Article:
Biserko cited the recent words of Bishop Atanasije of Zahumlje-Hercegovina, in the newspaper, Pravoslavlje, [Orthodoxy], which advised Serbs to reject any deal that involved surrendering Kosovo in return for fast-track membership of the European Union.


"They tell us that if the Serbs want to go to Brussels, they should give up Kosovo. We return this ticket - we don't need such an entrt ticket to Europe," he was quoted as saying.


Analyst Mirko Djordjevic is more cautious than Biserko, noting that popular confidence in the church is so strong that politicians have no choice but to take into account their political views.


"When it comes to Kosovo, the word of the church is, if not decisive, is very important," Djordjevic told IWPR. "Politicians seek a common language with the church. They want to toe the same line, as they are aware the church has this aura as a historic protector of the people's interests."


Sociologists say the SPC’s political influence has no automatic link to the strength of religious beliefs. In Kosovo, where the old state institutions have vanished, the church has influence even on people who are not believers.


As a sociologist of religion, Mirko Blagojevic, puts it, "In Kosovo, the church is the only institution with the potential to mobilise people.


“The church's importance in Kosovo has spilled over the boundaries of the spiritual and entered the sphere of politics. Kosovo Serbs trust the church because it's there, by their side, is accessible and is suffering like them and living in the same conditions as they do."


Politicians naturally downplay this overlapping of the church and state power. Dusan Prorokovic, chairman of the Serbian parliament's committee for Kosovo and Metohija, for example, says the SPC has no direct immediate influence on official policy toward Kosovo.


"There is, of course, some indirect influence because the church influences a segment of the Kosovo policy through exchanges of information with us," he told IWPR.


Bishop Artemije puts it another way, "Our relationship is based on common concern for the people in Kosovo. In these relations, we present our views openly to politicians."


But Dusan Janjic, of the Forum for Interethnic Relations, says the SPC interferes with state policy on Kosovo to a much greater extent than either bishops or the government will admit.


Moreover, Janjic says church influence has grown markedly since Vojislav Kostunica became Serbia's premier.


"He seems eager to show in every way that he is a true believer," Janjic says of Kostunica, "disclosing his private visits to Chilandar (the Serbian monastery on Mount Athos), immediately before his election as prime minister and his private attendance at the Christmas celebration in Decani monastery in Kosovo."


Recent polls confirmed the church's high popular ratings. One survey, conducted in February 2005, showed citizens had more confidence in the SPC than in any other institution in Serbia.


Surveys conducted late last year significantly showed only 2 per cent of the population of Serbia envisaged Kosovo as an independent state, while almost half thought Kosovo would become an autonomous province of Serbia.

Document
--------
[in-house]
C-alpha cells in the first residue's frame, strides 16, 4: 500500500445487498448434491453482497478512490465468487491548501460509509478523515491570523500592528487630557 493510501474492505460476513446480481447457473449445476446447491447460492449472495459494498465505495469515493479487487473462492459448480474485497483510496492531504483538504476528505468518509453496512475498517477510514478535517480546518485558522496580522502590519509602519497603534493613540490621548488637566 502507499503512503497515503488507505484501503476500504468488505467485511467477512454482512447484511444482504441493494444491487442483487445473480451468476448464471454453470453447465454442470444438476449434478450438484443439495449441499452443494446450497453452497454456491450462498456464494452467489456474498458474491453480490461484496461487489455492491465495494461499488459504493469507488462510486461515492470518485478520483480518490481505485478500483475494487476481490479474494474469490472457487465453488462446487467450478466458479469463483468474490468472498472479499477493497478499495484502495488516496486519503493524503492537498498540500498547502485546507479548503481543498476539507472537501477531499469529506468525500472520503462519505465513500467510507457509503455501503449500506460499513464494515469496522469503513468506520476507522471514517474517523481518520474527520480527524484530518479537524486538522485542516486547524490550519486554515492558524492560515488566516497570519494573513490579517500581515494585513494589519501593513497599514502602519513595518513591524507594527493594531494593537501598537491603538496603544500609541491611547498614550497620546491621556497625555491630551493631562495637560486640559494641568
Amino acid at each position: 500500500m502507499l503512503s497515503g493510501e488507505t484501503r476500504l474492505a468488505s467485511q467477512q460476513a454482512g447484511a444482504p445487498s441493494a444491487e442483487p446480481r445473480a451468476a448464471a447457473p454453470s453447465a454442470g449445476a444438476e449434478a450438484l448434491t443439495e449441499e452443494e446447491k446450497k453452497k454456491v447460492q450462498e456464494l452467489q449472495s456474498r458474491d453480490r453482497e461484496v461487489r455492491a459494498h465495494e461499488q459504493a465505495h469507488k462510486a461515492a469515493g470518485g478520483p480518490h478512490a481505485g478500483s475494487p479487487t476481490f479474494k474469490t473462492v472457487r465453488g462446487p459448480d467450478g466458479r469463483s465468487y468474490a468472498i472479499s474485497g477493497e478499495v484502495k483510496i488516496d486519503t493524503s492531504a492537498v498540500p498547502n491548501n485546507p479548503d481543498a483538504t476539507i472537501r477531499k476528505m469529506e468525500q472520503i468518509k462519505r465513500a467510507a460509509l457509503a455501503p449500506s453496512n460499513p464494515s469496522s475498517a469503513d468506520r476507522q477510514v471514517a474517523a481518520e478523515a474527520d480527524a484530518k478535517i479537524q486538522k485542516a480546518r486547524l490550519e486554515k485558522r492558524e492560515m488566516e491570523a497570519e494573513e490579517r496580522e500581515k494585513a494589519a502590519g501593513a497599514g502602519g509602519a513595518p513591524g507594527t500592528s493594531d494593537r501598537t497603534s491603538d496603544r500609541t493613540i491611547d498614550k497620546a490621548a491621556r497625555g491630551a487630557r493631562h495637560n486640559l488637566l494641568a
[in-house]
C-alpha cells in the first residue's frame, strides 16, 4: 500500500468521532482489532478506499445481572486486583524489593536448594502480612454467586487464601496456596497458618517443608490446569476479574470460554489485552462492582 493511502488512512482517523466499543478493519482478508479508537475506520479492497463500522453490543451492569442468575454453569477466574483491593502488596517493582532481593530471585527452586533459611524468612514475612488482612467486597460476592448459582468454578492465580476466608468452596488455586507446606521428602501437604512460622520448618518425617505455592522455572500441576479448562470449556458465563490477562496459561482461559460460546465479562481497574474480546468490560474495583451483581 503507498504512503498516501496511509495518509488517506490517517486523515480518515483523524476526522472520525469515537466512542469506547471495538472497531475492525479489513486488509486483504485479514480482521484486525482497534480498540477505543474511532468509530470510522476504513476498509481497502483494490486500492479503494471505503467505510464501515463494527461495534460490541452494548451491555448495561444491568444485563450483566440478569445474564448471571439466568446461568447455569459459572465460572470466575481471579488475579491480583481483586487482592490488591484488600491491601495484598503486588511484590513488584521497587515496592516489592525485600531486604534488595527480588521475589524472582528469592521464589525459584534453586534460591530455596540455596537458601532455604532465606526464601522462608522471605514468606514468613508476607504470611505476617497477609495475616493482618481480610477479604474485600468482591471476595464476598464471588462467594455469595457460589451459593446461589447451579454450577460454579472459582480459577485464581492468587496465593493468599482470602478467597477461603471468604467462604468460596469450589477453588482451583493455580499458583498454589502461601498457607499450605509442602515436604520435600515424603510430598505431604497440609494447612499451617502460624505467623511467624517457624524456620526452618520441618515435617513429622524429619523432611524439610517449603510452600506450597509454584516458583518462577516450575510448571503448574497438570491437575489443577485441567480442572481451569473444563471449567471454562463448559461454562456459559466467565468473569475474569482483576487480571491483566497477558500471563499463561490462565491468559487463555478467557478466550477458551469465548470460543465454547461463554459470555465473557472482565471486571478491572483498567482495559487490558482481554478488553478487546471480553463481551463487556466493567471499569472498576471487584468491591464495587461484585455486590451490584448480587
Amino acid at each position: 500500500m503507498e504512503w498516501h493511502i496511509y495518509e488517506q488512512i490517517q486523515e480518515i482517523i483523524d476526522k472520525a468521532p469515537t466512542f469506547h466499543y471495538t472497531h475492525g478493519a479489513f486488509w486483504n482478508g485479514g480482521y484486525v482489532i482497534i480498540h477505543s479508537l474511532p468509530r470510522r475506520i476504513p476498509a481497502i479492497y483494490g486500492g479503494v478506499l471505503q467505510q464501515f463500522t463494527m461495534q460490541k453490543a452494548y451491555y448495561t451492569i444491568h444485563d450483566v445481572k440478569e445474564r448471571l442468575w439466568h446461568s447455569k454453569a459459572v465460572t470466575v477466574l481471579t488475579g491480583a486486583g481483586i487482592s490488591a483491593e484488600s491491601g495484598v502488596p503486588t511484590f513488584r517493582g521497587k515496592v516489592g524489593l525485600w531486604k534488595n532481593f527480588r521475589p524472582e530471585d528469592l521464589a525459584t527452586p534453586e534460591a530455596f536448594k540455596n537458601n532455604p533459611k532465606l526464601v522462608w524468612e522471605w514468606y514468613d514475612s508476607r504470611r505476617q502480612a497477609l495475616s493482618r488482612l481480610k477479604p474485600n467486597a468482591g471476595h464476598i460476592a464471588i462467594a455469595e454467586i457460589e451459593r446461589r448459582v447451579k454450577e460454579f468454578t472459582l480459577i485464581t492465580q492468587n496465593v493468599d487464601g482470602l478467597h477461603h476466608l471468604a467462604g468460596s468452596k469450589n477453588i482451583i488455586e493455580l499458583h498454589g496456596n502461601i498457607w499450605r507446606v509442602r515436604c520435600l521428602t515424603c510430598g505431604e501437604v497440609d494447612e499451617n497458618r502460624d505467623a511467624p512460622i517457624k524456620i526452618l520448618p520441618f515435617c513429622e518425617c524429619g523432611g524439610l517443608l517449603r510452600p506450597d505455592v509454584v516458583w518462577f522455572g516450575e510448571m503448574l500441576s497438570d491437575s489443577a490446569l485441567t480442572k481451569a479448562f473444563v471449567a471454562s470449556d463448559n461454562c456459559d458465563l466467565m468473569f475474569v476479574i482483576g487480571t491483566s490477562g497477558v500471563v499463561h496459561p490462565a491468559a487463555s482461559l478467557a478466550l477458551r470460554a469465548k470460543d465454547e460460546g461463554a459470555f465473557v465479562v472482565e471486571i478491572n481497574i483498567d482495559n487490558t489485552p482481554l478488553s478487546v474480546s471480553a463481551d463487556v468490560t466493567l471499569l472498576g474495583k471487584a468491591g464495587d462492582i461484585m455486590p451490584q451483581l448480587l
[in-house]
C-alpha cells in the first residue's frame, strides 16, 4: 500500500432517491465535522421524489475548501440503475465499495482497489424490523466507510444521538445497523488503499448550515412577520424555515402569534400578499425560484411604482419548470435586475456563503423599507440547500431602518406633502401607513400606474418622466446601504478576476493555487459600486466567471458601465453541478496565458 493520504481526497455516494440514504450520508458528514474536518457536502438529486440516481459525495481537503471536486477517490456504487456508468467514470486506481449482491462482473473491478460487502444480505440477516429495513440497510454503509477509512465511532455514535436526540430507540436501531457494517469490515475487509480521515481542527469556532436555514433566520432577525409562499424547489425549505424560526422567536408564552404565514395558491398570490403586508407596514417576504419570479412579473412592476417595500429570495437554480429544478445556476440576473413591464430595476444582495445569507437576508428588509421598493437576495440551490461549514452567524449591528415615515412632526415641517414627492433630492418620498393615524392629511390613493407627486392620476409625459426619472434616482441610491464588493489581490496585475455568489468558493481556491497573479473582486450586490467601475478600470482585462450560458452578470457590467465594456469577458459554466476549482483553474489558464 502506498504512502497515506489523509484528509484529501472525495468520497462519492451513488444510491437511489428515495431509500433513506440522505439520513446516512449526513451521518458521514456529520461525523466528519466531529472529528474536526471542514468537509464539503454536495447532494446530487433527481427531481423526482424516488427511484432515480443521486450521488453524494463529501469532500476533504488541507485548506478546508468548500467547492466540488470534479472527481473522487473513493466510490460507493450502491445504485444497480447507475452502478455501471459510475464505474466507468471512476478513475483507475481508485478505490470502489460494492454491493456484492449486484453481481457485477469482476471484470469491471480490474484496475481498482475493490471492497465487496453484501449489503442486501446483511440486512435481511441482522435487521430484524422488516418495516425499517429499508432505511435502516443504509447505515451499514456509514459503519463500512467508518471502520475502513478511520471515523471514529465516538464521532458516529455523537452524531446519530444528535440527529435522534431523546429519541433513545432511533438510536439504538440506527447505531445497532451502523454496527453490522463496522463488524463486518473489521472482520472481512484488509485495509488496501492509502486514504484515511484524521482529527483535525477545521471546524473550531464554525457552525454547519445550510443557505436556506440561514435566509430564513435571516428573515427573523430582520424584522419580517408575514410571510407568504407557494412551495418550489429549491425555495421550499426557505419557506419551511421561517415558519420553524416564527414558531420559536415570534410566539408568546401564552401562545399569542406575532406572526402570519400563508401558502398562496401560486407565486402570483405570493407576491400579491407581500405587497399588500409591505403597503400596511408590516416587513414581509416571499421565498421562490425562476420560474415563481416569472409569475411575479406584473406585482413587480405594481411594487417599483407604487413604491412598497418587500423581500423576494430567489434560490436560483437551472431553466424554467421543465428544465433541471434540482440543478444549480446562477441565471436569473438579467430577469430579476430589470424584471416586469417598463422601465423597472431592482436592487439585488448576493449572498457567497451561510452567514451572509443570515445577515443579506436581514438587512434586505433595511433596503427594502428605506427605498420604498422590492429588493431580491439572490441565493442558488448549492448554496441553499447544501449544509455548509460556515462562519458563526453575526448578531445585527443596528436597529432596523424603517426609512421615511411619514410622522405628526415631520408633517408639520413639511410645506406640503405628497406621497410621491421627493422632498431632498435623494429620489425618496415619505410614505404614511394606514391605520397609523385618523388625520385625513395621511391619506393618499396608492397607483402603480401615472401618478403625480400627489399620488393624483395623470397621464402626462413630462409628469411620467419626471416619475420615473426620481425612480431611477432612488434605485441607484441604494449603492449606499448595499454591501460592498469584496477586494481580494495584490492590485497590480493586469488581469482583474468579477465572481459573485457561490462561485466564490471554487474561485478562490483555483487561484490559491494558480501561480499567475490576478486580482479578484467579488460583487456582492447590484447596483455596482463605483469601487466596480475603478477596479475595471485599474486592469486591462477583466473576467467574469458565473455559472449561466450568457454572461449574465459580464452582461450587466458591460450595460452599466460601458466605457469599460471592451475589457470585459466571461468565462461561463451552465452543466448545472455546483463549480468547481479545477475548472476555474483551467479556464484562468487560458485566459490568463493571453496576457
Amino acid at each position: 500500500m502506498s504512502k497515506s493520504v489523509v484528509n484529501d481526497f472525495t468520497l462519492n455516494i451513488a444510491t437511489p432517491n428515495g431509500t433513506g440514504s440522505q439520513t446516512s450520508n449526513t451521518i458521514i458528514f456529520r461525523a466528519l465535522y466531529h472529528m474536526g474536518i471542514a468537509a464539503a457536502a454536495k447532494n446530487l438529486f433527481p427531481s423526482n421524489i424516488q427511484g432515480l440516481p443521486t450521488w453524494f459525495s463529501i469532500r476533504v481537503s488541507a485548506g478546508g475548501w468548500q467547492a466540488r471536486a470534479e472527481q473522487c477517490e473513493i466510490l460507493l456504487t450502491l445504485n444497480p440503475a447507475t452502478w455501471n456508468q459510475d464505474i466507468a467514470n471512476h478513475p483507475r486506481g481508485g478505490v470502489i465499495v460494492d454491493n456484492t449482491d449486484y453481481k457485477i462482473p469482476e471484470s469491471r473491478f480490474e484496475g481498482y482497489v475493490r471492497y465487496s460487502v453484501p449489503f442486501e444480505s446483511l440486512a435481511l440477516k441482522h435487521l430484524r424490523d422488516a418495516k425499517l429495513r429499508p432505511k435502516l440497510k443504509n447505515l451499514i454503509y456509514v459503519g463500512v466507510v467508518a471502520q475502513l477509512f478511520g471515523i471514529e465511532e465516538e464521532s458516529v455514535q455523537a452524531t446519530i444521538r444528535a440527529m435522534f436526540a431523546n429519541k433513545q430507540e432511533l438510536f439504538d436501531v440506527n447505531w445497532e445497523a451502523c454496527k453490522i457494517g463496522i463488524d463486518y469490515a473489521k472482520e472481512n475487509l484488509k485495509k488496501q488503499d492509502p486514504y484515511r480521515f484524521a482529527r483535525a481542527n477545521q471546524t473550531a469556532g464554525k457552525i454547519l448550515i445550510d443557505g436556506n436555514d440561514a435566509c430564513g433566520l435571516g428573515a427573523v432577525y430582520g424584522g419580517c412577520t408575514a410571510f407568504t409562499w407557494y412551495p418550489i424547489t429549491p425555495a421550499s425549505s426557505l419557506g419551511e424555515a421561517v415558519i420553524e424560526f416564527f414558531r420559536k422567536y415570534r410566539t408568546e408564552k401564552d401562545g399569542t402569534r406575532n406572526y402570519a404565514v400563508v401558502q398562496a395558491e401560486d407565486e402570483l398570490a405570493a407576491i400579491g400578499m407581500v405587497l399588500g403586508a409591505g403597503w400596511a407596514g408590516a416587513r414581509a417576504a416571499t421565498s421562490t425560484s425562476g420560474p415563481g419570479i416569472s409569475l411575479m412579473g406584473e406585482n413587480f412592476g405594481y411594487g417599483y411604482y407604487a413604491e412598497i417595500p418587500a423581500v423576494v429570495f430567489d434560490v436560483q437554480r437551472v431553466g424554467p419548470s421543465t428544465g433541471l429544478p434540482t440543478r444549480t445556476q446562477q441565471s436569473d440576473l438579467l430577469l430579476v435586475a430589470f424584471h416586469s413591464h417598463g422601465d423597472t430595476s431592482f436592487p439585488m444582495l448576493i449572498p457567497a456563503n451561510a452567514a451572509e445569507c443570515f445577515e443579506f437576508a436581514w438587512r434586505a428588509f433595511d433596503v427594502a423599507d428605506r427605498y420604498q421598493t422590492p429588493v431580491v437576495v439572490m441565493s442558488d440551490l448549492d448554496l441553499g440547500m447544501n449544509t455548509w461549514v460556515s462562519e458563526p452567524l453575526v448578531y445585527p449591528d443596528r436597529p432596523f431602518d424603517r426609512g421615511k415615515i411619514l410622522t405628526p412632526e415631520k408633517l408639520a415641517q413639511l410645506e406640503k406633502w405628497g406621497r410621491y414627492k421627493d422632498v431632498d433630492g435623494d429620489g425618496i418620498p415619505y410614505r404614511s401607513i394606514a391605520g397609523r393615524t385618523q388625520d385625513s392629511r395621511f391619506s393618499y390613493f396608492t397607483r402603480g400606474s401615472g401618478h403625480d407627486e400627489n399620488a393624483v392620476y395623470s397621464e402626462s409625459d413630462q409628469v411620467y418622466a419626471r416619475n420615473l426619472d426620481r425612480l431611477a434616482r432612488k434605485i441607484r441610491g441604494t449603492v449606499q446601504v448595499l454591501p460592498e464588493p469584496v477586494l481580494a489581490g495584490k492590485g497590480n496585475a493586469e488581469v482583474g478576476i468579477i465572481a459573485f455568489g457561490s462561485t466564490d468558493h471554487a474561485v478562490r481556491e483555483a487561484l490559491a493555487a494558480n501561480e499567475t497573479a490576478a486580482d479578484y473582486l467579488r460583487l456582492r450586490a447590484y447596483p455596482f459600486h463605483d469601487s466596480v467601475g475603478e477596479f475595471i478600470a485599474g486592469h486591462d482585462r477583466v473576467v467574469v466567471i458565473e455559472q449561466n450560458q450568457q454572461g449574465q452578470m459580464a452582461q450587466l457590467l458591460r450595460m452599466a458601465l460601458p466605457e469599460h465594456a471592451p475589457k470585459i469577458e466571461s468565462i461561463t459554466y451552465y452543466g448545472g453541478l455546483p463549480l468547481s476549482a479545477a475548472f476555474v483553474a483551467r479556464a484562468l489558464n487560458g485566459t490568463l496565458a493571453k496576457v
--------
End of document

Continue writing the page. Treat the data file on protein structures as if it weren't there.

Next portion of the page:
Mirko Djordjevic says people's confidence in the church's political know-how may be somewhat misplaced.


"Although the church constantly issues press releases and statements on Kosovo, [it] is not very skilful in finding its way around the political scene locally or internationally," he said.


"It turned out their decision to call on the Serbs to boycott the elections was wrong, as there is now not a single Serb representative in Kosovo's institutions."


Andrej Nosov, of the Youth Initiative for Human Rights, says the media has built up what he says is an exaggerated reputation for honesty and competence.


"The media dares not contradict or refute the church's claims and statements in any way, or offer different kinds of information," he said.


"It is almost impossible to find the views of other religious communities from Kosovo in the Serbian press, or the positions of individuals and institutions opposed to the church's viewpoint."


The SPC’s prestige is additionally enhanced by meetings on Kosovo between church leaders and Serbian and foreign politicians. This strengthens the public perception that the church is a major player.


On his last visit to Belgrade in April, for example, Oli Rehn, European Commissioner for Enlargement, met Patriarch Pavle to discuss the reconstruction of Serb monasteries in Kosovo.


At the same time, an SPC delegation visited the United States and met the UN secretary general, Kofi Annan, US State Department officials and congressmen.


Kosovo Serbs view these political activities positively, partly owing to disappointment with the results of official policy and Serb political representatives.


Sitting in front of the local church, which an Albanian mob burned down last March, Dragoje Ratkovic, one of 40 returnees to Belo Polje, near Decani monastery, favourably contrasted the work of the church with that of the Serbian government in isolated communities.


"Decani monastery provides an incredible amount of moral and material support," he said. "The monks give us food, money, crops, visit us and provide moral support.


"State officials, on the other hand, never ask us about anything. [Serbian president]Boris Tadic came here for about 15 minutes and promised to help, calling on us to stay. But we've seen no help, in any shape or form from the state."


Dusan Janjic agrees that the SPC has now come to assume a central role in the life of Kosovo Serbs, from which it will not be easily dislodged.


"The state must understand that there will be no dialogue [on Kosovo] in which the Raska-Prizren diocese is not involved," he said.


"They are effectively 'in charge' when it comes to Kosovo, because of their continual presence there and because of their direct contact with the people."


Tanja Matic is a regular IWPR contributor.